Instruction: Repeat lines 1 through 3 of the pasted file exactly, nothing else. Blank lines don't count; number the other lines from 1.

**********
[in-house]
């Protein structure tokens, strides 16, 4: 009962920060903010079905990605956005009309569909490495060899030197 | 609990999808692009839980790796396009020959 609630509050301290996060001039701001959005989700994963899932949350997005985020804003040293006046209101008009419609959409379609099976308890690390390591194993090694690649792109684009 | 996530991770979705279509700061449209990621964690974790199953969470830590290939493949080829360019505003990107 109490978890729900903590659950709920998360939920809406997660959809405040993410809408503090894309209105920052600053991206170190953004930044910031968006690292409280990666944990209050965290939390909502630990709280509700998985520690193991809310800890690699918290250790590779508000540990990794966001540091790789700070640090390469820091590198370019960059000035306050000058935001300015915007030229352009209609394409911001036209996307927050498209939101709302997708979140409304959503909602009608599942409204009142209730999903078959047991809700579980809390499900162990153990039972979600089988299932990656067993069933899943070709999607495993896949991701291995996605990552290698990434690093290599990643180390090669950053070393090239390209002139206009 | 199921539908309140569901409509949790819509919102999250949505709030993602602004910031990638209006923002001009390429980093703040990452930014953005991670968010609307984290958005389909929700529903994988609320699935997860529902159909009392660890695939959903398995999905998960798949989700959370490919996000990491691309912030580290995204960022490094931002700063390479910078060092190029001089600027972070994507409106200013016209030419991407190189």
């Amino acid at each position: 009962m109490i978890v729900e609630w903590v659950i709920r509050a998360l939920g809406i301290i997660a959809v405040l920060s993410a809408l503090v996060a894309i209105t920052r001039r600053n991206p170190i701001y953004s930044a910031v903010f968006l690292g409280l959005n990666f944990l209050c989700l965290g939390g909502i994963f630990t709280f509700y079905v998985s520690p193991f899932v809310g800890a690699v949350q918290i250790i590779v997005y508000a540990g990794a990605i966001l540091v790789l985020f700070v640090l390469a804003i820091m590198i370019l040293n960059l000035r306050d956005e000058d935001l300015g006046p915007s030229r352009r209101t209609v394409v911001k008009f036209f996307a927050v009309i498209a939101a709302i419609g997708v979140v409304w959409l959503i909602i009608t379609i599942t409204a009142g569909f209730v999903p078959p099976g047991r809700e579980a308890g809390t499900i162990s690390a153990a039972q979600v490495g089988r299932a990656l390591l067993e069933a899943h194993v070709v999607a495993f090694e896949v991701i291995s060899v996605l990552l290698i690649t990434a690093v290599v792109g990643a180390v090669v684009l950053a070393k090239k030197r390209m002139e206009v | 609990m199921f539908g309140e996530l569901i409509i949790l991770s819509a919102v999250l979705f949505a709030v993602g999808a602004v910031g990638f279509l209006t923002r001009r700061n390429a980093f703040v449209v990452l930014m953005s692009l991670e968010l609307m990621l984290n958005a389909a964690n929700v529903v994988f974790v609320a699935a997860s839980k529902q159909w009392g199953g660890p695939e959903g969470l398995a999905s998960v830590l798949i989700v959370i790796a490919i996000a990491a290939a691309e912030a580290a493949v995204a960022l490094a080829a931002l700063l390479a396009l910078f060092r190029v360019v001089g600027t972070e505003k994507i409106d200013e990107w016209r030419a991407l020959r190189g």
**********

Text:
[in-house]
């Protein structure tokens, strides 16, 4: 009962920060903010079905990605956005009309569909490495060899030197 | 609990999808692009839980790796396009020959 609630509050301290996060001039701001959005989700994963899932949350997005985020804003040293006046209101008009419609959409379609099976308890690390390591194993090694690649792109684009 | 996530991770979705279509700061449209990621964690974790199953969470830590290939493949080829360019505003990107 109490978890729900903590659950709920998360939920809406997660959809405040993410809408503090894309209105920052600053991206170190953004930044910031968006690292409280990666944990209050965290939390909502630990709280509700998985520690193991809310800890690699918290250790590779508000540990990794966001540091790789700070640090390469820091590198370019960059000035306050000058935001300015915007030229352009209609394409911001036209996307927050498209939101709302997708979140409304959503909602009608599942409204009142209730999903078959047991809700579980809390499900162990153990039972979600089988299932990656067993069933899943070709999607495993896949991701291995996605990552290698990434690093290599990643180390090669950053070393090239390209002139206009 | 199921539908309140569901409509949790819509919102999250949505709030993602602004910031990638209006923002001009390429980093703040990452930014953005991670968010609307984290958005389909929700529903994988609320699935997860529902159909009392660890695939959903398995999905998960798949989700959370490919996000990491691309912030580290995204960022490094931002700063390479910078060092190029001089600027972070994507409106200013016209030419991407190189």
């Amino acid at each position: 009962m109490i978890v729900e609630w903590v659950i709920r509050a998360l939920g809406i301290i997660a959809v405040l920060s993410a809408l503090v996060a894309i209105t920052r001039r600053n991206p170190i701001y953004s930044a910031v903010f968006l690292g409280l959005n990666f944990l209050c989700l965290g939390g909502i994963f630990t709280f509700y079905v998985s520690p193991f899932v809310g800890a690699v949350q918290i250790i590779v997005y508000a540990g990794a990605i966001l540091v790789l985020f700070v640090l390469a804003i820091m590198i370019l040293n960059l000035r306050d956005e000058d935001l300015g006046p915007s030229r352009r209101t209609v394409v911001k008009f036209f996307a927050v009309i498209a939101a709302i419609g997708v979140v409304w959409l959503i909602i009608t379609i599942t409204a009142g569909f209730v999903p078959p099976g047991r809700e579980a308890g809390t499900i162990s690390a153990a039972q979600v490495g089988r299932a990656l390591l067993e069933a899943h194993v070709v999607a495993f090694e896949v991701i291995s060899v996605l990552l290698i690649t990434a690093v290599v792109g990643a180390v090669v684009l950053a070393k090239k030197r390209m002139e206009v | 609990m199921f539908g309140e996530l569901i409509i949790l991770s819509a919102v999250l979705f949505a709030v993602g999808a602004v910031g990638f279509l209006t923002r001009r700061n390429a980093f703040v449209v990452l930014m953005s692009l991670e968010l609307m990621l984290n958005a389909a964690n929700v529903v994988f974790v609320a699935a997860s839980k529902q159909w009392g199953g660890p695939e959903g969470l398995a999905s998960v830590l798949i989700v959370i790796a490919i996000a990491a290939a691309e912030a580290a493949v995204a960022l490094a080829a931002l700063l390479a396009l910078f060092r190029v360019v001089g600027t972070e505003k994507i409106d200013e990107w016209r030419a991407l020959r190189g």